3227096
Tracy Davidson-Celestine, Secretary for Health Wellness and Family Development.

Loyse Vincent

Health authorities in Tobago are quiet on data showing that Tobago’s COVID-19 infections and deaths soared in the month of July.

It’s been two days since health officials announced that Tobago had recorded its first confirmed case of the Gamma variant, also known as the Brazilian or P1 variant. And while the reported cases on positive COVID-19 infections and deaths continue to increase daily, officials are yet to address how the presence of this highly infectious strain is going to be managed.

Officials in Trinidad first identified the Gamma variant on April 22 and despite various media attempts to find out if the strain had made its way to Tobago, on June 10, member of the Tobago Regional Health Authority (TRHA) COVID-19 Response Team Dr Anthony Thompson said “seven samples from Tobago were flagged for genomic sequencing, however, no results were available at that time.”

On July 1, TRHA officials announced that there was a “cluster” as opposed to an outbreak, after 18 people (both staff and patients) became infected with COVID-19 at the Adult Medical Ward of the Scarborough Regional Hospital.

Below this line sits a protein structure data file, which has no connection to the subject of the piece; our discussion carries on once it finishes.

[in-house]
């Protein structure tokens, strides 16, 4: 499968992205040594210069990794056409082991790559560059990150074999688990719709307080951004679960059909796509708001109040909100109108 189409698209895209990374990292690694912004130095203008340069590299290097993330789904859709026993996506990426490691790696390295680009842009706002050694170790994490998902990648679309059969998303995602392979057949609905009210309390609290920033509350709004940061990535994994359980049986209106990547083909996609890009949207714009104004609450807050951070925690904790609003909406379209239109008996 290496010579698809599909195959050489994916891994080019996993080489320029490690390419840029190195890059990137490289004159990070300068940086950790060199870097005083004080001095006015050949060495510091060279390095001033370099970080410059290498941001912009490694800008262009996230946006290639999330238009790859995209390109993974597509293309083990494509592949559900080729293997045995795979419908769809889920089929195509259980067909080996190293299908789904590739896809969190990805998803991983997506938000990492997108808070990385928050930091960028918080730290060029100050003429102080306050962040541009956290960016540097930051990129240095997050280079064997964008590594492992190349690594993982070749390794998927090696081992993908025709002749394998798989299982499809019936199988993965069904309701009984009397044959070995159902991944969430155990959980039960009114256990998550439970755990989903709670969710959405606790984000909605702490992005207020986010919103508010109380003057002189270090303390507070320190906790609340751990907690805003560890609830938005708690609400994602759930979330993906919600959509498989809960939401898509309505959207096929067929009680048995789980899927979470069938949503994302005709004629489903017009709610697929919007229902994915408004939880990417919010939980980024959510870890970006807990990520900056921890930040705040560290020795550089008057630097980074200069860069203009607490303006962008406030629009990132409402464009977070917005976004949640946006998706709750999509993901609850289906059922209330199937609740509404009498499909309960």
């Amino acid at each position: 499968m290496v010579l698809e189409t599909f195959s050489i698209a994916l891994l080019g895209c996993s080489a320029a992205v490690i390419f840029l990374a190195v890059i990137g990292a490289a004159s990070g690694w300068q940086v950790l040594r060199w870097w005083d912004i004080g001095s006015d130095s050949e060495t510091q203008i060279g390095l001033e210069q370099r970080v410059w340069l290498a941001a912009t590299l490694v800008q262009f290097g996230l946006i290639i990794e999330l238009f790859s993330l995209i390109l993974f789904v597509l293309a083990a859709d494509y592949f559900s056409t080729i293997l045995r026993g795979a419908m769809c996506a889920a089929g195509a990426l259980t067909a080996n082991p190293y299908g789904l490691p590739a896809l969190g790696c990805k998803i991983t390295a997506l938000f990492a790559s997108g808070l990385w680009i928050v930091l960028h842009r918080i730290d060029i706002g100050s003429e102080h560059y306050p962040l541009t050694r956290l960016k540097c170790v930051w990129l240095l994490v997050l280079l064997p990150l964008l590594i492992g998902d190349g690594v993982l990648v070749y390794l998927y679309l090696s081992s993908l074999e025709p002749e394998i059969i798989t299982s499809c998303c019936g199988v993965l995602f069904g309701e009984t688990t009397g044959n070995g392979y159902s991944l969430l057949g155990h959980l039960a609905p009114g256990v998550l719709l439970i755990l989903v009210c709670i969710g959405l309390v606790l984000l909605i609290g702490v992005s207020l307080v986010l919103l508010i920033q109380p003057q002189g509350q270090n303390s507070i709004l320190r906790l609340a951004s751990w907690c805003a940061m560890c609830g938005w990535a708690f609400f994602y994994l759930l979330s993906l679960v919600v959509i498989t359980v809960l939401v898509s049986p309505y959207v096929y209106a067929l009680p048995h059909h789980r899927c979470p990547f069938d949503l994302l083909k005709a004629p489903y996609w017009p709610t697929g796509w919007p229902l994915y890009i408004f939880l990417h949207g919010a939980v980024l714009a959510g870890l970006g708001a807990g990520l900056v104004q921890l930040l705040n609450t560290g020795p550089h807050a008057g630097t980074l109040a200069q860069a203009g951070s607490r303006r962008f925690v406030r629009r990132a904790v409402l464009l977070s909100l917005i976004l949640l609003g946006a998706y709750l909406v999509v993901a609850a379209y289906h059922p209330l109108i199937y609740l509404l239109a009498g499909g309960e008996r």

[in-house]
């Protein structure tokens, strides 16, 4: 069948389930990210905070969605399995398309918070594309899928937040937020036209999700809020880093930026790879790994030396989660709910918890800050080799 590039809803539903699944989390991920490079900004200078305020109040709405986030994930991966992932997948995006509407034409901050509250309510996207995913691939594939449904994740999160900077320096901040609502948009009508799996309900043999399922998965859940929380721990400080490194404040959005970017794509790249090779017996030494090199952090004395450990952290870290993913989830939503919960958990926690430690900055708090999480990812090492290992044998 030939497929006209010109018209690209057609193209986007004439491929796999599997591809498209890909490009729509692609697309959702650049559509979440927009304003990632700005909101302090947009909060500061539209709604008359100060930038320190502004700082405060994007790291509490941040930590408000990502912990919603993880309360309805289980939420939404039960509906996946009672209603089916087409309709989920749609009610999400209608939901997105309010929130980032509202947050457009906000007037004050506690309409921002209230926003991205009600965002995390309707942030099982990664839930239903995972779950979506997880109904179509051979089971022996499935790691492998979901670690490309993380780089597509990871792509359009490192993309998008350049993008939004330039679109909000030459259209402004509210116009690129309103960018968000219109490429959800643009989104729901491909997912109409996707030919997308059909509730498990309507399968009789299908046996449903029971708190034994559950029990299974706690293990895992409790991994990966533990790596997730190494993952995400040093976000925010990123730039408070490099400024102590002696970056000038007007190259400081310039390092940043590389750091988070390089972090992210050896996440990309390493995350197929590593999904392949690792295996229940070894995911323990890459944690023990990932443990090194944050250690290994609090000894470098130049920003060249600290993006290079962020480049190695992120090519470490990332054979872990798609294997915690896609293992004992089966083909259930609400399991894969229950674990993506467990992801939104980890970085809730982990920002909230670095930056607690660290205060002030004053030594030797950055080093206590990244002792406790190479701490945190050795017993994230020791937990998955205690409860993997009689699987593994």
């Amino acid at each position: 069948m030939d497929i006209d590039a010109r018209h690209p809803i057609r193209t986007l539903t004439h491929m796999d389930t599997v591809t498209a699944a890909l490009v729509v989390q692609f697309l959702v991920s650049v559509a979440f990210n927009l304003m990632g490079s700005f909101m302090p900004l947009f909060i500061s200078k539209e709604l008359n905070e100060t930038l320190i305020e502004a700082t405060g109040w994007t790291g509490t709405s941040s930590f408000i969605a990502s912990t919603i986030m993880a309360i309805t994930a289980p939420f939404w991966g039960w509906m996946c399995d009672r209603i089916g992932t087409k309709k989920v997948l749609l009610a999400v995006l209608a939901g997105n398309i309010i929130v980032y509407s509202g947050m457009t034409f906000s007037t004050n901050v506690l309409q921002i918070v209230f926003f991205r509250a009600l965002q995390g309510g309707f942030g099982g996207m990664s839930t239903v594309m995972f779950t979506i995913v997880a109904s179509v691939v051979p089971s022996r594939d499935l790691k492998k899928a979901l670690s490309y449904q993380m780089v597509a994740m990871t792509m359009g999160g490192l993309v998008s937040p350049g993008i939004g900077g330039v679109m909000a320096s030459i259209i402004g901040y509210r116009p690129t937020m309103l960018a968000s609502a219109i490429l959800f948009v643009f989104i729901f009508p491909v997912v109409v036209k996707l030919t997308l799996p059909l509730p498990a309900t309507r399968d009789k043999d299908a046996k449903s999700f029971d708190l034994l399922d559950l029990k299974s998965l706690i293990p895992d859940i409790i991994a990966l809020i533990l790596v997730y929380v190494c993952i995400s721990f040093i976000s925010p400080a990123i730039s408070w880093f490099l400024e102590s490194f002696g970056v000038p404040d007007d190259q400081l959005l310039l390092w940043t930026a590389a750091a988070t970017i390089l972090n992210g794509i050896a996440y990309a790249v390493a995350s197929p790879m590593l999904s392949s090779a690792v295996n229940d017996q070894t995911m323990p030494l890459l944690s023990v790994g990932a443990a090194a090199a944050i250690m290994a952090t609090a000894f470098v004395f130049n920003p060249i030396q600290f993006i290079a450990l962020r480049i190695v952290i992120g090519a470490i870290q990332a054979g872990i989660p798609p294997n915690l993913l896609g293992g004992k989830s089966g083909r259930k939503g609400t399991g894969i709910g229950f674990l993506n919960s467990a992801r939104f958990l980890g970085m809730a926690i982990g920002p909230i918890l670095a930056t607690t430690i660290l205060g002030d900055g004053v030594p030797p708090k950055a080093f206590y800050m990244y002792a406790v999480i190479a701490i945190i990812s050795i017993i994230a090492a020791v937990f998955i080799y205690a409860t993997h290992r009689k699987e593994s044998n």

On July 22, the island recorded its highest number of infections in a 24-hour reporting period with 52 cases. However, Secretary for Health Wellness and Family Development Tracy Davidson-Celestine was unable to provide information related to the cases, saying contact tracing was still ongoing.

July has turned out to be the deadliest month for Tobago since the start of the pandemic, as the island has recorded 544 new cases and 17 deaths thus far, an average daily rate of 19 new infections per day.

In comparison, in the month of June, the island recorded 388 new infections and nine deaths.

The one new death announced by the Ministry of Health yesterday was in Tobago.

According to a TRHA press release, Acting County Medical Officer, Dr Tiffany Hoyte, who has been notably absent from recent weekly TRHA media conferences, said: “The Gamma variant circulating in our community is contributing to the rise in cases. The presence of this variant means that the fight to save lives and to reduce the spread of the virus will become more difficult. Since it is more contagious than the original virus, we expect more cases, and with more cases comes more deaths.”

Guardian Media reached out to Davidson-Celestine yesterday to find out how the island intends to treat with the steadily increasing infections, deaths and the Gamma variant on the island. She said the “medical professional will treat with this.”

Efforts to contact Dr Anthony Thompson for comment on the TRHA’s approach to stem the spike went unanswered.